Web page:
Bipolar often presents challenges for people in the work force. However, options such as freelancing can allow you to be productive while working toward wellness.
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By J.B. Burrage
I decided to go into self-employment years ago, when I realized I wanted to publish my own books, but I didn’t seriously consider it until I left the Army. Then, I realized I truly no longer had a job and kind of lost a sense of purpose. After that, I faced years of obstacles to get to the point that I am at now, and most of that was because of my untreated and sometimes non-compliant bipolar disorder. While hypomania caused me to make reckless and impulsive business decisions that cost me a ton of money and almost ruined my name, depression caused me to neglect the very thing I enjoyed the most and wanted to go into business for in the first place: creative writing.
I know people who work “regular” jobs who have bipolar, and are doing quite well. I realized that I’m not one of them. For me, freelancing made more sense. I can work my own hours, I can work from anywhere, and I don’t even have to leave the house unless it’s for a meeting. However, it takes discipline because you’re running and managing a business, most likely by yourself. The ups and downs of having bipolar can make or break your business, if you let it. Episodes can affect your money-making potential. No money; no food on the table.
The thing I try to get people to understand about the challenges of having bipolar in the workplace, or having any mental health condition for that matter, is how far behind our workforce is when it comes to how to handle an employee who’s sick. Because an employer doesn’t see it, it automatically doesn’t exist, and it’s probably an excuse to get out of work; that is until that employee is committed to the psych ward. When compared to physical health, mental health in the workplace is something like a neglected stepchild; they tend to be invisible until they explode on the surface, they are simply ignored. They are both equally important issues, but unfortunately it’s not seen that way. If you’re on a new medication regimen and it causes you to oversleep, or you’re depressed or manic and you can’t come to work for a few days, you can almost guarantee that you won’t have a job when you get back.
If you’re still able to work, but can’t handle working in a regular job situation, self-employment could be the way to go. But before you say, “I quit,” there are things that you must consider. For example, if your job offers a pretty good health plan for the treatment of your mental health, I would think twice about leaving my job, unless the stress and anxiety just isn’t worth it. I was lucky to leave a career that has a system in place to help with the treatment of certain mental health conditions and went into the Veterans Affairs system, where I receive good care with a great treatment team.
With self-employment, you’re responsible for everything on your own. Your health care, your paychecks, your overall lifestyle, all of that you’re responsible for on your own. It can be stressful. You have to learn your balance. It’s simply not for everyone. But for people with mental health issues who are still looking to make a contribution to this society, it’s worth looking into.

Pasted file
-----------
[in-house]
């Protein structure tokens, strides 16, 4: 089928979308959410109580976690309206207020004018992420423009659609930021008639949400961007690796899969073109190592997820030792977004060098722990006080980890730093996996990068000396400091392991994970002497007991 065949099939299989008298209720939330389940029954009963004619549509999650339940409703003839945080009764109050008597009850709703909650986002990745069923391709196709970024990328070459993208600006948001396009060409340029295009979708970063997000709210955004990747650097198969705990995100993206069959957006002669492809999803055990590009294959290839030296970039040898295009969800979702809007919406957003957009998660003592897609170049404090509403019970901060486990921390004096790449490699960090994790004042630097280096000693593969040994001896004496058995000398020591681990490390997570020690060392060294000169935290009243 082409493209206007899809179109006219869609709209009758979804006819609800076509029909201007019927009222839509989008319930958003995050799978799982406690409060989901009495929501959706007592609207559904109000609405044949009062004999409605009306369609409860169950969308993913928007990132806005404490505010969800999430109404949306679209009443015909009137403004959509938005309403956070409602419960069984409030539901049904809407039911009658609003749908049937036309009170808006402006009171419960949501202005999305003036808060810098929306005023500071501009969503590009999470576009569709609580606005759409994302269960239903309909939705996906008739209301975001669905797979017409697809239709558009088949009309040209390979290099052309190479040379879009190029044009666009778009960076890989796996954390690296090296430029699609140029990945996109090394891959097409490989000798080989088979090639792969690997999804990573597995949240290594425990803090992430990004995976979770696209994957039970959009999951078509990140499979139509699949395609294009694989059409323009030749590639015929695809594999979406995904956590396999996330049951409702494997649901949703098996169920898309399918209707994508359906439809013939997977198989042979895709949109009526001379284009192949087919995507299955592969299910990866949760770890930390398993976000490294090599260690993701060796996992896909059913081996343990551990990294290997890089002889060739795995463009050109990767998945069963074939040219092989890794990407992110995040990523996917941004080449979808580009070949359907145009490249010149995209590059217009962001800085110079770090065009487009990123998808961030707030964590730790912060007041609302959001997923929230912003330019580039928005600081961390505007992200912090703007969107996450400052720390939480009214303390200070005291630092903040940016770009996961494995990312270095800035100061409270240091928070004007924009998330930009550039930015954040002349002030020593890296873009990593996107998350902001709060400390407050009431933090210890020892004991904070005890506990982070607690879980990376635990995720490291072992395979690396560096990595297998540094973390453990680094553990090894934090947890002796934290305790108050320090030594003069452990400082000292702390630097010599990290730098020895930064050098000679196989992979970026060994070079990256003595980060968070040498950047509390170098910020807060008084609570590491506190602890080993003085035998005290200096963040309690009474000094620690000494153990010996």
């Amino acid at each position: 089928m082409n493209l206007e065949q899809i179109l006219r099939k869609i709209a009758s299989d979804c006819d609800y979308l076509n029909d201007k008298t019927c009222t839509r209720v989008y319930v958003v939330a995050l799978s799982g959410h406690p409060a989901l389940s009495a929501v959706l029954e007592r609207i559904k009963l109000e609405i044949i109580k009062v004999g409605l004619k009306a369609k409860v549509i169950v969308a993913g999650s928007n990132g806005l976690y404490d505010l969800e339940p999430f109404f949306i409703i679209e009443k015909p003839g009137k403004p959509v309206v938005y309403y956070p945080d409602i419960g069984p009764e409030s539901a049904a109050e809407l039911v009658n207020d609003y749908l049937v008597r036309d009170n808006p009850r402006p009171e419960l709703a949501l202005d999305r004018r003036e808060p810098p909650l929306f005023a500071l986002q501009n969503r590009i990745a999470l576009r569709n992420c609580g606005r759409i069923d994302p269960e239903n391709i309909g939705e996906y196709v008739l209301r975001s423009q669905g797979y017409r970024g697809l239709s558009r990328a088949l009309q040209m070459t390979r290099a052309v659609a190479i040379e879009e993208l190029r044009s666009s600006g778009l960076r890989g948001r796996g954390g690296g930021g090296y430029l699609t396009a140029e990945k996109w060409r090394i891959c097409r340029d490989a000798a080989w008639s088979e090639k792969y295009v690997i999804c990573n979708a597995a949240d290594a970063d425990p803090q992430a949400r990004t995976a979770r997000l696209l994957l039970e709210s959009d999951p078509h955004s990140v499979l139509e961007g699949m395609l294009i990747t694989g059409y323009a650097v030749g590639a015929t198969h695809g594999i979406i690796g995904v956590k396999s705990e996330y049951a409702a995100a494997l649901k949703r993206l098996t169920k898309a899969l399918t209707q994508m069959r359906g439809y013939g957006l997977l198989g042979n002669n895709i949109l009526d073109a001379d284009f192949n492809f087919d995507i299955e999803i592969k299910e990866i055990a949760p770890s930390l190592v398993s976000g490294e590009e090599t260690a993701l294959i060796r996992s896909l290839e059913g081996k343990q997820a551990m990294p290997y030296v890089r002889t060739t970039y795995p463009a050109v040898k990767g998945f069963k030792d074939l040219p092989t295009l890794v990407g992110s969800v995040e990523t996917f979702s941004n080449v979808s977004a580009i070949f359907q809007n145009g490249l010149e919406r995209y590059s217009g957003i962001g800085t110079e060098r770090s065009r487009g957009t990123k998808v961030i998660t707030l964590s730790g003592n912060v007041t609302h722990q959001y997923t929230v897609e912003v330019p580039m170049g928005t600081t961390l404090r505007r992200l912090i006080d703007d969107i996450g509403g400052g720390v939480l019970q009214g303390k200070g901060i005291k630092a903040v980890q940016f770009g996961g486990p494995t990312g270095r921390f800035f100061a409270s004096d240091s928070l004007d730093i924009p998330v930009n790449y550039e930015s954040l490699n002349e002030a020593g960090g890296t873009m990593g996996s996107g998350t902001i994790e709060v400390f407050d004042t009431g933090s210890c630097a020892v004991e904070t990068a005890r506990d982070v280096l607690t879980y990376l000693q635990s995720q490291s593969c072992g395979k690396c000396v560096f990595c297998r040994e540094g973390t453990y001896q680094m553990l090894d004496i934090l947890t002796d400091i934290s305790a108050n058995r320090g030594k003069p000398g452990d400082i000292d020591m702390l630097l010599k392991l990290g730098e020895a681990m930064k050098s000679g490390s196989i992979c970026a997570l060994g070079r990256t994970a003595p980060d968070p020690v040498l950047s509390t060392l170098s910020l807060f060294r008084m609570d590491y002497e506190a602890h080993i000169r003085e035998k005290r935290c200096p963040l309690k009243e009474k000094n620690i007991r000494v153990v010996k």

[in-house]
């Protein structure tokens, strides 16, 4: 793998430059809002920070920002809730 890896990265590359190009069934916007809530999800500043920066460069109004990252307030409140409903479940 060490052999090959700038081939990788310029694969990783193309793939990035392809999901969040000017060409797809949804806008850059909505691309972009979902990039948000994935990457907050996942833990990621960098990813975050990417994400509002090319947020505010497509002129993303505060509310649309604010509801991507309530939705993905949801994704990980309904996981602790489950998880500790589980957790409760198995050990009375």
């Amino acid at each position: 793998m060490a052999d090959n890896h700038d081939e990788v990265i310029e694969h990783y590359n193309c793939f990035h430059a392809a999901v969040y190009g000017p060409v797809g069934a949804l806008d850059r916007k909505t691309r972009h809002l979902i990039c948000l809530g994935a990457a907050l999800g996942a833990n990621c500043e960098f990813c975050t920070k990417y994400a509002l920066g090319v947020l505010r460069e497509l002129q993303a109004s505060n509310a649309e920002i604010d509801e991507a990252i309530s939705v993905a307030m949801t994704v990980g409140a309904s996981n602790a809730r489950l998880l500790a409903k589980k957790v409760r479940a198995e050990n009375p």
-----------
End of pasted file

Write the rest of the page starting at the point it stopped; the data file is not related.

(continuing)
I kind of woke up one morning and said out-of-the-blue, “I’m starting The JB Burrage Agency”, after I already started one business that I decided to turn into an Atlanta-based production company, called 10th Avenue Media Visions, LLC. I knew that I had to have an incorporated business though, so I could provide a good service to people by using my writing skills, which is something I have possessed and developed for at least 25 years. With my business degree and Army logistics experience, I could’ve gone into the workforce, but at the time I was suffering so much from constant mood swings and side effects of various medications that I knew I wouldn’t be too good to potential employers. It just made more sense to use my writing skills and my sense of entrepreneurship to try this experiment of launching my own venture, and to try to reach as many people as possible with my work.
I’m not a healed man. Anyone with bipolar disorder knows that they will never be healed. I’m not the perfect example of a compliant bipolar patient, and I don’t portray myself to be. I’ve said that repeatedly, and people close to me knows this. But I try to take care of myself because I know that deviating from my treatment plan affects my chances of successfully running my business the way it needs to be ran. I have to, otherwise what’s the point in doing this?
I face challenges daily; some soul-crushing debilitating or super amped-up high. Sometimes I wake up wondering why I’m doing this, especially after spending a month and a half in a really bad depression not too long ago. But in the end, I’m doing it as a challenge to myself. I’m standing up to my illness by doing something I love, with the determination to win. I just want to be successful at what I’m doing despite the odds stacked against me.
JB Burrage is a creative and content writer living in the Atlanta, Georgia area. Originally from Meridian, Mississippi, he joined the US Army in 1999, serving until 2010. After years of battling depression and receiving different diagnoses, he was finally diagnosed with bipolar disorder in 2011. Initially ashamed of his diagnosis, he later embraced it and started on the road to manage it. He’s currently the owner and operator of The Mad Writer Project, LLC, a writing service and self-publishing consulting company that also manage his various projects; including material that addresses his mental health concerns and a blog on his website called The Diary of a Mad Writer. More information about him and his work can be found at jbburrage.com.
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